In other, perhaps more problematic, ways, Oettinger came across as out of touch with the current realities of technology. When discussing the increasing opportunities for startups in Europe, for instance, he painted a rosy picture of a future world that has in fact already existed for some time: "In the future, the modern lathe is going to be an integral part of an automatic factory that will be controlled by digital means."

Likewise, when addressing a question about privacy rights, Oettinger said that celebrities whose nude photos have been leaked over the past few months had no expectation of privacy, because they are "stupid" and were "happy to put their nude photos on the internet" — seemingly unaware that none of the celebrities in question actively posted any of the nude photos publicly.

As a result, in a commentary piece, a writer for the newsmagazine Der Spiegel said that Oettinger is "likely to be overwhelmed by the office".

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Andrus Ansip. Photo copyright European Union, 2014

On the other hand, as somebody who was recently prime minster of one of the most technologically-progressive governments in Europe, Ansip will come into his new role with much more tech cred than Oettinger. And that showed in his hearing.

On net neutrality, a topic on which Oettinger was vague, Ansip was more equivocal. "All traffic in the internet must be treated equally," he said.

During his hearing, Ansip also took a stronger stance on privacy than Oettinger. Specifically, he opened the door to ending — or at least modifying — the 'Safe Harbour' agreement, which allows data sharing between the US and some European countries; to some critics, it helps facilitate surveillance by the NSA.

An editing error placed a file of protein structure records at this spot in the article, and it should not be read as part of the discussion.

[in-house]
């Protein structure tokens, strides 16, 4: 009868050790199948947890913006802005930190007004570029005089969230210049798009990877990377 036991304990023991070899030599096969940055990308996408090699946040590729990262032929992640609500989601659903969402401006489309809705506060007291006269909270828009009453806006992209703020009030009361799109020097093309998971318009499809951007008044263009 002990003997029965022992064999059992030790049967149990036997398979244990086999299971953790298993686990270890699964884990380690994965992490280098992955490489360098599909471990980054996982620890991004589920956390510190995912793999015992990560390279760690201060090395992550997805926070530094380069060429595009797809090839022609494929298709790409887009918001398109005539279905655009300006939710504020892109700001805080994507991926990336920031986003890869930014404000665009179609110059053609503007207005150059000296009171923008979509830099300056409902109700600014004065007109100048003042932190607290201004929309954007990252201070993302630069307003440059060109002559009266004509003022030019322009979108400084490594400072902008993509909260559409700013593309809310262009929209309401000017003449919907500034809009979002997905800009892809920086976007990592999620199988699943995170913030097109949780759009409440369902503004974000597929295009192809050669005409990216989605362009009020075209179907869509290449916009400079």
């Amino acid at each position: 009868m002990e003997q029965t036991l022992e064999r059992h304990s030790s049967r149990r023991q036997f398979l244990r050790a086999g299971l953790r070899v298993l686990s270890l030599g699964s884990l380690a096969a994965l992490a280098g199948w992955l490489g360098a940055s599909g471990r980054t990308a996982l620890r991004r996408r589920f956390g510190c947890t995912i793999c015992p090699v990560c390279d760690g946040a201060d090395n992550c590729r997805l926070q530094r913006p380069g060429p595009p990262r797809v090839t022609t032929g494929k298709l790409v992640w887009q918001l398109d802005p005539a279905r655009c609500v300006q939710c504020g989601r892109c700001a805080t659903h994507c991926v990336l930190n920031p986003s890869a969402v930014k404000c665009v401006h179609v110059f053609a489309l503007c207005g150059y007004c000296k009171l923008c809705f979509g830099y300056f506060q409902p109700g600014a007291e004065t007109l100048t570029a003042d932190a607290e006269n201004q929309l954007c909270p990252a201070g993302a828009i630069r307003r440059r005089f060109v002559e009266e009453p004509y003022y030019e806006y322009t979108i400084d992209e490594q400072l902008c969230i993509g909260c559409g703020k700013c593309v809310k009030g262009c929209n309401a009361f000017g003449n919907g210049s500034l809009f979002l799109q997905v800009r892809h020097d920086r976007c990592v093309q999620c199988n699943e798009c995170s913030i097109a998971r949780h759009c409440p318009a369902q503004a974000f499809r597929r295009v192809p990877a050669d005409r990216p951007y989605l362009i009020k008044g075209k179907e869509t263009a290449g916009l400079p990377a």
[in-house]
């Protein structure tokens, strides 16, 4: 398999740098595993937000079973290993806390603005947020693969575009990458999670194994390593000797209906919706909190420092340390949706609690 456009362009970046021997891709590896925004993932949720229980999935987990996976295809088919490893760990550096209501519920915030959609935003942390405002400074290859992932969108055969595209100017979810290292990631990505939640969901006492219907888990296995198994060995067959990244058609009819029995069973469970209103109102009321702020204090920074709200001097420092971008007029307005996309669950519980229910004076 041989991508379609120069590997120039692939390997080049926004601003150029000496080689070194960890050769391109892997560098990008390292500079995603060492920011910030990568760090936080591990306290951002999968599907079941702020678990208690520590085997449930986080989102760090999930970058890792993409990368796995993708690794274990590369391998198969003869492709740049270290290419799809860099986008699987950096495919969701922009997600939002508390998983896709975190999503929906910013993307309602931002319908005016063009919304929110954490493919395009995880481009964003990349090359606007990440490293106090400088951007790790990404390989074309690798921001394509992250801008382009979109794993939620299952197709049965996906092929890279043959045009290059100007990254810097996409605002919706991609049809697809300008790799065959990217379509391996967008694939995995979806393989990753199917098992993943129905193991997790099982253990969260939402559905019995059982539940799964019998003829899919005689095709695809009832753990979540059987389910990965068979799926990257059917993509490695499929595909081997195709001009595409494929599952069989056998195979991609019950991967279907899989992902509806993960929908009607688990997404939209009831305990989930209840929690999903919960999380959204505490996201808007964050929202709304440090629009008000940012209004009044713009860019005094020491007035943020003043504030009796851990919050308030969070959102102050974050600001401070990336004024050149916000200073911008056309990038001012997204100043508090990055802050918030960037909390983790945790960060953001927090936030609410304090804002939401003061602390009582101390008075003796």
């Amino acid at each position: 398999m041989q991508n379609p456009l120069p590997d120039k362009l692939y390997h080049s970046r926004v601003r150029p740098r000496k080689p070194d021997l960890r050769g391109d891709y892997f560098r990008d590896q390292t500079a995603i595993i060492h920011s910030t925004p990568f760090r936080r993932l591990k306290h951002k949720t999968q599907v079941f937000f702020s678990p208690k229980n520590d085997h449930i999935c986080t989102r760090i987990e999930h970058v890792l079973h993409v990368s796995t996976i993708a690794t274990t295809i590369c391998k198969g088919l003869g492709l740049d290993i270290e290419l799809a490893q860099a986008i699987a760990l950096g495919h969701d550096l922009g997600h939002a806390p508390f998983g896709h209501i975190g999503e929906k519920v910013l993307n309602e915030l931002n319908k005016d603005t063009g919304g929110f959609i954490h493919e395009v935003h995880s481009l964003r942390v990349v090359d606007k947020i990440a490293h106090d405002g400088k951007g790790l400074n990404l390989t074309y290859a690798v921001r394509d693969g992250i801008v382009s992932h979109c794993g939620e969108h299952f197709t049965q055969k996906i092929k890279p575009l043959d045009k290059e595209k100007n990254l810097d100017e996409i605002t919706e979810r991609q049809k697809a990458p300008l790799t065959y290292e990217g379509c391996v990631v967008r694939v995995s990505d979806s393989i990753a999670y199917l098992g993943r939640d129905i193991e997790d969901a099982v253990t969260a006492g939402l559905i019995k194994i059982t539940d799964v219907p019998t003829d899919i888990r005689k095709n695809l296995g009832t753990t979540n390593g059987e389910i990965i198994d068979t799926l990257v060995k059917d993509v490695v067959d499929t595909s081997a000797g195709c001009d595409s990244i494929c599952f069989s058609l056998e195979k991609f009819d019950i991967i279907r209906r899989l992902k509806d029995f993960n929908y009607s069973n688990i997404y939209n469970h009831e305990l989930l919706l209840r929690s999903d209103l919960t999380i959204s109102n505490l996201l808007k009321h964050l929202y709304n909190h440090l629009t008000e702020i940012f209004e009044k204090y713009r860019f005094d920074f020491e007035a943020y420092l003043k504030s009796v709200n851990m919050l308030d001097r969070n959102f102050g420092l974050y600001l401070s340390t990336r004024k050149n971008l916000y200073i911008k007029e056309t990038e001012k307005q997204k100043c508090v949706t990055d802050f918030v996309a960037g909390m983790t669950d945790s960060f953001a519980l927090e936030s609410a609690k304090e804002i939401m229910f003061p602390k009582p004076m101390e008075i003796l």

"Safe Harbour is not secure," Ansip said. "The agreement has yet to live up to its name."

#AskAnsip

At one point during the hearing, Julia Reda of Germany's Pirate Party asked: "Are you in, or are you out?" She wondered if Ansip was willing to field questions from people on the internet.

"The answer is yes," Ansip replied.

And indeed, this week on Twitter, Ansip encouraged the public to weigh in on his agenda for the next five years with the #AskAnsip hashtag. His responses in this forum perhaps better illustrate Ansip's views, but also show that he'll have a lot of consensus-building to do once he hits the ground.

When asked how he actually planned on implementing net neutrality legislation, for instance, Ansip responded that he believes there is a consensus in Parliament, but that he still needs "to convince Council".

When a Twitter user bemoaned that he couldn't "watch or listen to the same music, TV or movies in Sweden that are available in the UK", Ansip responded that "#geoblocking should not exist in a true Digital Single Market", but didn't clarify how this could be implemented.

Since their hearings, both Oettinger and Ansip have secured informal approval from the Parliament. The full slate of commissioners now must be officially voted on; the vote is set to take place on October 22. If all goes as planned the new commissioners will begin on November 1.